Findings from the first three years of the studies indicate that the research subjects have an increased knowledge, are more appreciative of how serious the issues are, and an increased likelihood of taking an action either for themselves or on behalf of another person, and that these findings persist over time.  The studies’ early preliminary findings have attracted attention, and more funding:  When presenting at the American Public Health Association in November, 2012, Co-PI and Add Verb Director Cathy Plourde was approached by faculty from Melbourne, Australia’s Deakin University for collaboration.  A cultural adaptation of the play and the education program, as well as a new research study, are now underway in the Australian state of Victoria.

UNE’S ADD VERB PRODUCTIONS PARTNERS WITH THE NATIONAL EATING DISORDERS ASSOCIATION AND MAINELY GIRLS TO BRING “THE THIN LINE” TO MAINE LEGISLATORS ON FEBRUARY 26 DURING NATIONAL EATING DISORDERS AWARENESS WEEK

AUGUSTA, ME – University of New England’s Add Verb Productions has partnered with The National Eating Disorders Association and Mainely Girls to present “The Thin Line” to Maine legislators on Tuesday, February 26, 2013 at 3:30 p.m. in the Welcome Center of the State House in Augusta. The event aims to create awareness for National Eating Disorders Awareness Week (February 23-March 2), and let policy makers know what they can do to prevent this serious illness that affects many young people.
“The Thin Line,” written by Add Verb Executive Director Cathy Plourde, is a 30-minute one-woman show that breaks the silence surrounding eating disorders. It has toured nationally to colleges, high schools, community centers and conferences since 2000. It weaves together the voices of four characters—a girl who is struggling, her internal negative voice, her mother, and a friend—showing how the disease affects not only the individual struggling, but also how it impacts his or her surrounding family and circle of friends. The Thin Line has received high praise from experts, health care providers, teachers, parents, college students and youth.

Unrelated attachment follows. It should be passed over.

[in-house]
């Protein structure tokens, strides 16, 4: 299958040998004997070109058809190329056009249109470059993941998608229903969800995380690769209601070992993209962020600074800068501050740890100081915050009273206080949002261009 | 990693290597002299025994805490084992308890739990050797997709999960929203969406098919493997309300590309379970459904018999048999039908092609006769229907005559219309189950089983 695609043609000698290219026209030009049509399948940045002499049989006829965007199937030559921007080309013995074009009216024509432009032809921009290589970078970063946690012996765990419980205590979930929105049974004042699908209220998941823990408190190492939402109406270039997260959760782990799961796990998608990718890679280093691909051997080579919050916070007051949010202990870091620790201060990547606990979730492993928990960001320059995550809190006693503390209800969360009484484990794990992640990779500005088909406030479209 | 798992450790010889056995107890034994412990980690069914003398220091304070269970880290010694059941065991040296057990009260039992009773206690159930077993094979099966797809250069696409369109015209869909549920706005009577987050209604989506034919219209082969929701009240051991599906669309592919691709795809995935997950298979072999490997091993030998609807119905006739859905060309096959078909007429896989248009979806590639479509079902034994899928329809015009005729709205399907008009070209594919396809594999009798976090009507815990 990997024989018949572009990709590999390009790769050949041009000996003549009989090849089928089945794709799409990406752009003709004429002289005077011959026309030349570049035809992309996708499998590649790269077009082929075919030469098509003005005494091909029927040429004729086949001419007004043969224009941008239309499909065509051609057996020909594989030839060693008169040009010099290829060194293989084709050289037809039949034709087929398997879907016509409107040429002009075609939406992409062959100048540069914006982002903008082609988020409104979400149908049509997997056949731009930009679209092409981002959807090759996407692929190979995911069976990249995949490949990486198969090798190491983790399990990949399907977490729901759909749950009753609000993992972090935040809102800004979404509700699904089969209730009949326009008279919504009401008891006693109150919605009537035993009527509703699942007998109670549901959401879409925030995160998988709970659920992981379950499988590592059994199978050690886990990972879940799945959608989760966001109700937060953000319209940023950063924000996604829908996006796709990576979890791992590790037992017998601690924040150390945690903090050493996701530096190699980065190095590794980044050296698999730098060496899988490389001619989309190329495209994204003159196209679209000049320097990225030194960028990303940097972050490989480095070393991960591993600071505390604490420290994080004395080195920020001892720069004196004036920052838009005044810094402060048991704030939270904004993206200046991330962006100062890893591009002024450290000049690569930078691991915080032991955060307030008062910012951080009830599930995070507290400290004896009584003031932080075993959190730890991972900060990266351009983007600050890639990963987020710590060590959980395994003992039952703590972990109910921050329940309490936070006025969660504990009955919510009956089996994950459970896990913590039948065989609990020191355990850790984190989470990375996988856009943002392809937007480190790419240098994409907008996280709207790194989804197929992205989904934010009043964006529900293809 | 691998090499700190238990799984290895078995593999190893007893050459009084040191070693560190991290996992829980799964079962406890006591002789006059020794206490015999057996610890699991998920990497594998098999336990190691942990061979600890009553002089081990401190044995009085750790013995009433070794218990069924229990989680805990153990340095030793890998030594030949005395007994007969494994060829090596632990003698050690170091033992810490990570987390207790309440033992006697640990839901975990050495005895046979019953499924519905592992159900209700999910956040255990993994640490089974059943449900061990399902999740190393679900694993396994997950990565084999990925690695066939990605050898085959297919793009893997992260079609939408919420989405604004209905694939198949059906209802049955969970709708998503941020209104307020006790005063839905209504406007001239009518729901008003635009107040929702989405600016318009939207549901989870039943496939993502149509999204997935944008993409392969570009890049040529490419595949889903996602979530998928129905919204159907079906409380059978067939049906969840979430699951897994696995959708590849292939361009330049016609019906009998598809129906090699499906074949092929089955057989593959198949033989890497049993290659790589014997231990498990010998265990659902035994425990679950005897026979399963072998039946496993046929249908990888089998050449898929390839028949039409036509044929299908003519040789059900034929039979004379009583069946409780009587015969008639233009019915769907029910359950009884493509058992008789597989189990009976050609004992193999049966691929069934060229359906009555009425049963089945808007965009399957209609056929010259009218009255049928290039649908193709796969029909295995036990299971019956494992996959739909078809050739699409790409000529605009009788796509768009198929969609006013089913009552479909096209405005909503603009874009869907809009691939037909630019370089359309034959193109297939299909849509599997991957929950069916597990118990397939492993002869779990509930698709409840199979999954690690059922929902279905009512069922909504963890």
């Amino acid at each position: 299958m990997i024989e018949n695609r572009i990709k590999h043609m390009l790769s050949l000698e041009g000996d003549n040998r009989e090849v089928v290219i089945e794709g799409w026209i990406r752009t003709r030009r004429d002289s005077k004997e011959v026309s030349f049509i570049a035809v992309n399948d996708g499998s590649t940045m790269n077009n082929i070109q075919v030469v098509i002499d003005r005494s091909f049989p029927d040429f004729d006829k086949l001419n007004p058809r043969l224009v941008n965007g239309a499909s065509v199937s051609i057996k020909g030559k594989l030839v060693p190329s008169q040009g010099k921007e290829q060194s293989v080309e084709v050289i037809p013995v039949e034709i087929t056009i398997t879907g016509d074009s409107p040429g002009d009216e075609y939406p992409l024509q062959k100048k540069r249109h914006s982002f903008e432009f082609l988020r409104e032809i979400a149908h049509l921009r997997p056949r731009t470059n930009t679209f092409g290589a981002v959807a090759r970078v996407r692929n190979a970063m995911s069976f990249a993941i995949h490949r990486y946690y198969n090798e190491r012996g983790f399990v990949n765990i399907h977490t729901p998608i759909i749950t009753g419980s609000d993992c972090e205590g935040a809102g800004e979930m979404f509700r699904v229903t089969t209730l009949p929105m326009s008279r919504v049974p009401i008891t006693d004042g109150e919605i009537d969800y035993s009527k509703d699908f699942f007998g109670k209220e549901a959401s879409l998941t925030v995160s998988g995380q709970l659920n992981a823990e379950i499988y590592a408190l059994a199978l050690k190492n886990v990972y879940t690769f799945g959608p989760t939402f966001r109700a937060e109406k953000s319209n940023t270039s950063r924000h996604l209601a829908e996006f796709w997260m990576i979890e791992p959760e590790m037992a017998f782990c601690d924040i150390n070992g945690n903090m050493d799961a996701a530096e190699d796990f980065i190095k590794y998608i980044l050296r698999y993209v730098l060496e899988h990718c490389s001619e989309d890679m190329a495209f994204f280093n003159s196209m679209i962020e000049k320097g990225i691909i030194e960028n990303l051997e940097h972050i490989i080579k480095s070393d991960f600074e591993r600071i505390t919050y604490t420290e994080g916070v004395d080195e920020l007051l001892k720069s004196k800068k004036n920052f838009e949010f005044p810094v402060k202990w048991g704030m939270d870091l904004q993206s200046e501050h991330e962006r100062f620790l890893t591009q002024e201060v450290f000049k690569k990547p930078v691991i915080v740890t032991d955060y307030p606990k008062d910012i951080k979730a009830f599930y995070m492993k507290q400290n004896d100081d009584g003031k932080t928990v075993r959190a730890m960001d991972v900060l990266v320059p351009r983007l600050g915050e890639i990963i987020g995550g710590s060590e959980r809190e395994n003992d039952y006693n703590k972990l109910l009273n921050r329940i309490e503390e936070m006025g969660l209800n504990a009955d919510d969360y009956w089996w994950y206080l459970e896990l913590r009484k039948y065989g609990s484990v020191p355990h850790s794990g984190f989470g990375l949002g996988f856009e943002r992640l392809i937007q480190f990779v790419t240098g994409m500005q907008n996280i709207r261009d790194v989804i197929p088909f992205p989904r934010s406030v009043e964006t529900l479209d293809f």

In the United States, as many as 10 million women and one million men are fighting a life and death battle with an eating disorder such as anorexia or bulimia. Approximately 25 million more are struggling with other forms of disordered eating. Eating Disorders are the third most common chronic illness among adolescents; they have the highest mortality rate of any mental illness, and they affect every organ system in the body. Serious, long-term health complications can be avoided, if eating disorders are detected early. Awareness and early intervention are keys to prevention.

UNE is an innovative health sciences university grounded in the liberal arts, with two distinctive coastal Maine campuses and unique study abroad opportunities. UNE has internationally recognized scholars in the sciences, health, medicine and humanities, and offers more than 40 undergraduate, graduate and professional degree programs.